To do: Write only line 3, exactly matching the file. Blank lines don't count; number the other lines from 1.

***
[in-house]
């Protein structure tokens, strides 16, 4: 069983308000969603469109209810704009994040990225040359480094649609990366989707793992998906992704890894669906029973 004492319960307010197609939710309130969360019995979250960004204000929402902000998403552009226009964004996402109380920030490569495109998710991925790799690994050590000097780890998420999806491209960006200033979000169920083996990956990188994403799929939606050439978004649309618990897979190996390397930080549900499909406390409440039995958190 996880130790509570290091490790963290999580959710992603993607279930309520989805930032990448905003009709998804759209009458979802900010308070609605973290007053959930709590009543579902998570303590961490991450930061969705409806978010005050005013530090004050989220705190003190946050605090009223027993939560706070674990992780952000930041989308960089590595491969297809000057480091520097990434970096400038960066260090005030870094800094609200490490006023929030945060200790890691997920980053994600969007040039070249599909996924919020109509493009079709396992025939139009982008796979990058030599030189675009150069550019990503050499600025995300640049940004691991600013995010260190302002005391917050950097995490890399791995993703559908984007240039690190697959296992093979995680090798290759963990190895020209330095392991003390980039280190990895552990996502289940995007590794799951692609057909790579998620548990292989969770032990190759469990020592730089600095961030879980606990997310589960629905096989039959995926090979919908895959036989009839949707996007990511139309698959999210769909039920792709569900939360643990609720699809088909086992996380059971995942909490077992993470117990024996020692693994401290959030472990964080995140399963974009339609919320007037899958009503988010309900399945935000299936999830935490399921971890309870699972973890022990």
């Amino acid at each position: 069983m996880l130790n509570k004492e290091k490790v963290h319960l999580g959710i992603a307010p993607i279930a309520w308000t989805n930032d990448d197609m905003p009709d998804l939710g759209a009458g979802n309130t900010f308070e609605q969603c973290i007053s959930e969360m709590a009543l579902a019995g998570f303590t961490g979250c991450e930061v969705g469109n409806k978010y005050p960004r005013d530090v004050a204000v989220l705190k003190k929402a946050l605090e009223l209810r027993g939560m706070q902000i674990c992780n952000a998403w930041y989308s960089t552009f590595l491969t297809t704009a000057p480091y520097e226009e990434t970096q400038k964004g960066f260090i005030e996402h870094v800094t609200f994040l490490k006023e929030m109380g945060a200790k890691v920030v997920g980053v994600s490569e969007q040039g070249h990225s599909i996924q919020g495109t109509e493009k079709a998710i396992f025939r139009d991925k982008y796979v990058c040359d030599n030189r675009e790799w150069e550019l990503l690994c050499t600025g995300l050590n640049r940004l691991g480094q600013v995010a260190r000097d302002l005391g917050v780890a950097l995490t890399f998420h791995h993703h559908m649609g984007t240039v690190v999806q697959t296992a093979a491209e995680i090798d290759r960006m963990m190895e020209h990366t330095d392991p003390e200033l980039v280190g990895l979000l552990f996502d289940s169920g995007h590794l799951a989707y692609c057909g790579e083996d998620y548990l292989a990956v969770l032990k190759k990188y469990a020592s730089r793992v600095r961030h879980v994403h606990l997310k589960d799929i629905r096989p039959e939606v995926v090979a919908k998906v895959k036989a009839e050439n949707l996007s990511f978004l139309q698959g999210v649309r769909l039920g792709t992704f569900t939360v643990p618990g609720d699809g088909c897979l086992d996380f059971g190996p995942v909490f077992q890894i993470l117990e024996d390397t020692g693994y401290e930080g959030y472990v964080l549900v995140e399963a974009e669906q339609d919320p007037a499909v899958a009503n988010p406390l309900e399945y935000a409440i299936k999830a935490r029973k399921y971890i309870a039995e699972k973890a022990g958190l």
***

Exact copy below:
């Amino acid at each position: 069983m996880l130790n509570k004492e290091k490790v963290h319960l999580g959710i992603a307010p993607i279930a309520w308000t989805n930032d990448d197609m905003p009709d998804l939710g759209a009458g979802n309130t900010f308070e609605q969603c973290i007053s959930e969360m709590a009543l579902a019995g998570f303590t961490g979250c991450e930061v969705g469109n409806k978010y005050p960004r005013d530090v004050a204000v989220l705190k003190k929402a946050l605090e009223l209810r027993g939560m706070q902000i674990c992780n952000a998403w930041y989308s960089t552009f590595l491969t297809t704009a000057p480091y520097e226009e990434t970096q400038k964004g960066f260090i005030e996402h870094v800094t609200f994040l490490k006023e929030m109380g945060a200790k890691v920030v997920g980053v994600s490569e969007q040039g070249h990225s599909i996924q919020g495109t109509e493009k079709a998710i396992f025939r139009d991925k982008y796979v990058c040359d030599n030189r675009e790799w150069e550019l990503l690994c050499t600025g995300l050590n640049r940004l691991g480094q600013v995010a260190r000097d302002l005391g917050v780890a950097l995490t890399f998420h791995h993703h559908m649609g984007t240039v690190v999806q697959t296992a093979a491209e995680i090798d290759r960006m963990m190895e020209h990366t330095d392991p003390e200033l980039v280190g990895l979000l552990f996502d289940s169920g995007h590794l799951a989707y692609c057909g790579e083996d998620y548990l292989a990956v969770l032990k190759k990188y469990a020592s730089r793992v600095r961030h879980v994403h606990l997310k589960d799929i629905r096989p039959e939606v995926v090979a919908k998906v895959k036989a009839e050439n949707l996007s990511f978004l139309q698959g999210v649309r769909l039920g792709t992704f569900t939360v643990p618990g609720d699809g088909c897979l086992d996380f059971g190996p995942v909490f077992q890894i993470l117990e024996d390397t020692g693994y401290e930080g959030y472990v964080l549900v995140e399963a974009e669906q339609d919320p007037a499909v899958a009503n988010p406390l309900e399945y935000a409440i299936k999830a935490r029973k399921y971890i309870a039995e699972k973890a022990g958190l």